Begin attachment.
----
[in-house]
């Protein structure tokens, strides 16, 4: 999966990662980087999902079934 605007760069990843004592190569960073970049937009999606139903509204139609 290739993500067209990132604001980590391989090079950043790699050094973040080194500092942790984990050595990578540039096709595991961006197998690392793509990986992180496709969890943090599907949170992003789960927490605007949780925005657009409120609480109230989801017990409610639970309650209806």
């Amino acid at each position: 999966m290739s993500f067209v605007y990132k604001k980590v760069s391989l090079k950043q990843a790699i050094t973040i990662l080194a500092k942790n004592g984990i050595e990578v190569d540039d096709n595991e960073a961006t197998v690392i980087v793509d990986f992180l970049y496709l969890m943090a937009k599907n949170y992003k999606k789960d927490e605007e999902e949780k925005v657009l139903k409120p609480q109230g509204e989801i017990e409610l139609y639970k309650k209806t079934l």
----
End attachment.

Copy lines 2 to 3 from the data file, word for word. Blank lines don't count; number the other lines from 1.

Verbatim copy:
């Protein structure tokens, strides 16, 4: 999966990662980087999902079934 605007760069990843004592190569960073970049937009999606139903509204139609 290739993500067209990132604001980590391989090079950043790699050094973040080194500092942790984990050595990578540039096709595991961006197998690392793509990986992180496709969890943090599907949170992003789960927490605007949780925005657009409120609480109230989801017990409610639970309650209806």
């Amino acid at each position: 999966m290739s993500f067209v605007y990132k604001k980590v760069s391989l090079k950043q990843a790699i050094t973040i990662l080194a500092k942790n004592g984990i050595e990578v190569d540039d096709n595991e960073a961006t197998v690392i980087v793509d990986f992180l970049y496709l969890m943090a937009k599907n949170y992003k999606k789960d927490e605007e999902e949780k925005v657009l139903k409120p609480q109230g509204e989801i017990e409610l139609y639970k309650k209806t079934l």